Islam is the predominant religion here today, but Turkey also played a major role in early Christianity. After the crucifixion of Jesus Christ many early Christians escaped persecution in Jerusalem by coming to Asia Minor (contemporary Turkey). The last two days we’ve explored Ephesus, one of the areas particularly rich in early Christian history. St. Paul preached here (Letter to Ephesians) and St. John reputedly moved here together with Virgin Mary.
Our first visit was the ruins of the sixth-century Basilica of St. John, said to stand over the burial site of the Apostle who is thought to have authored the Book of Revelation and the Fourth Gospel of the Bible while in Ephesus.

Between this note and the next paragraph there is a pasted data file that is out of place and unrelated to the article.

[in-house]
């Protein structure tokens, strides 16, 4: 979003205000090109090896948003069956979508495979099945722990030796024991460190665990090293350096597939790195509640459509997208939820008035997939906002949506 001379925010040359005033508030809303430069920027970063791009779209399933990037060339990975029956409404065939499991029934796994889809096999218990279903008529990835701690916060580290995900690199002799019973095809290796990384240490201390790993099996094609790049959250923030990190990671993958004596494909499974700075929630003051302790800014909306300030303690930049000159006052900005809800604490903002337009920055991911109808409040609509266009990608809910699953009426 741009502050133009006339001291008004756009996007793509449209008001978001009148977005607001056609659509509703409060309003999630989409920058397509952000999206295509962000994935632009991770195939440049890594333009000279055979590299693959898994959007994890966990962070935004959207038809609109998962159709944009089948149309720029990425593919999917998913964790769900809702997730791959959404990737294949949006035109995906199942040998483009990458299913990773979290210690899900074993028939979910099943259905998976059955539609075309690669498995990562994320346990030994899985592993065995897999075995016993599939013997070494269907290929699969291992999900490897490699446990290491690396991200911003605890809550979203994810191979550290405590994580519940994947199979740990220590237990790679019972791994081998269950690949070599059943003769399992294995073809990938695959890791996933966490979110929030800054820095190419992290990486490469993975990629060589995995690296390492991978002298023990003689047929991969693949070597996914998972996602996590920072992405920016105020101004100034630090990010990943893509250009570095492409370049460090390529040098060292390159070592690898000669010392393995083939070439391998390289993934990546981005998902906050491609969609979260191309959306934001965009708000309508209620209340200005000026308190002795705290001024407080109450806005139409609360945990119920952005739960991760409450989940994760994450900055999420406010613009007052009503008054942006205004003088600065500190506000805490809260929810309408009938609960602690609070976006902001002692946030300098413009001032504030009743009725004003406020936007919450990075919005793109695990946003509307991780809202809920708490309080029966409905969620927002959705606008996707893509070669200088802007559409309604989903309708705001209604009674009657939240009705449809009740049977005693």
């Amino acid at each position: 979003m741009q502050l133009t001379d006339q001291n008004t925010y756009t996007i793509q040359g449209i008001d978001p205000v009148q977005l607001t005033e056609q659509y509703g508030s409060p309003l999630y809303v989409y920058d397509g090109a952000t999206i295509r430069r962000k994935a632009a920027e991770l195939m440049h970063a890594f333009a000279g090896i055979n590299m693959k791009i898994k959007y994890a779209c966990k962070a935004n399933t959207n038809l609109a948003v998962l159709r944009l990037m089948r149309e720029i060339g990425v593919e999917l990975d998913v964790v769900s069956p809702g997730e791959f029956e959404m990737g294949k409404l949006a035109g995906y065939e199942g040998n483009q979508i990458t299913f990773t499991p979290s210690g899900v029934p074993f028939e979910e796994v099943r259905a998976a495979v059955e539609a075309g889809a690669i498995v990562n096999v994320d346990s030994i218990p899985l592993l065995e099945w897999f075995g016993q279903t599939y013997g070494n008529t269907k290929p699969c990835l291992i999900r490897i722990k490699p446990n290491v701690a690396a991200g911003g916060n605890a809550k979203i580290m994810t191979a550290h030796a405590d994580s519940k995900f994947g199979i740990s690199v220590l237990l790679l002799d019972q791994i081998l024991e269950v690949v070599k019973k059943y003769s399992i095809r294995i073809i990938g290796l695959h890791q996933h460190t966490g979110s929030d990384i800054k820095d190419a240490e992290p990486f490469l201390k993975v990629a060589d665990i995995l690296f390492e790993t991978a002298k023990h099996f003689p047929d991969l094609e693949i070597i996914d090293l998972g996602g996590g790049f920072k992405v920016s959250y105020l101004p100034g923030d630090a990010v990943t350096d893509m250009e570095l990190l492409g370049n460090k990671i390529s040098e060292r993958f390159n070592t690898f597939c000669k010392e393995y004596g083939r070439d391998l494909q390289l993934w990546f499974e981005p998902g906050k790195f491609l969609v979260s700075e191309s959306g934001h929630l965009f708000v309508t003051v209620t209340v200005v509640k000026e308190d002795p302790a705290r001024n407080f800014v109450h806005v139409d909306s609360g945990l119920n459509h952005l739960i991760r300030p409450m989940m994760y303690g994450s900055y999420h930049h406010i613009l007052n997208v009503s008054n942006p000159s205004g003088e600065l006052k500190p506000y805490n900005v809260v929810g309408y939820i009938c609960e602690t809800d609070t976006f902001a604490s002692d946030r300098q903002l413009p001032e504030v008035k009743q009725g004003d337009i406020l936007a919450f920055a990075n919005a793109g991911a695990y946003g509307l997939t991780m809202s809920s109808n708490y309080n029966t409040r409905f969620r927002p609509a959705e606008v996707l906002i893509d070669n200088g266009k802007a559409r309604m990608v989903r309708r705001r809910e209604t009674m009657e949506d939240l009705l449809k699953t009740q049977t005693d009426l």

On to Ephesus, one of the largest and best-preserved ancient cities in the world and a UNESCO World Heritage Site… We walked the remarkably preserved wide marble streets, flanked by columns and temples. We saw the Library of Celsus, a tiered façade decorated with exquisite statues. The amphitheater, reputed to be the largest in all of Asia Minor, is the same one where St. Paul preached to the Ephesians. Ephesus was also the site of the Temple of Artemis, one of the Seven Wonders of the Ancient World. Though it is no longer standing, it was one of the most colossal temples ever built.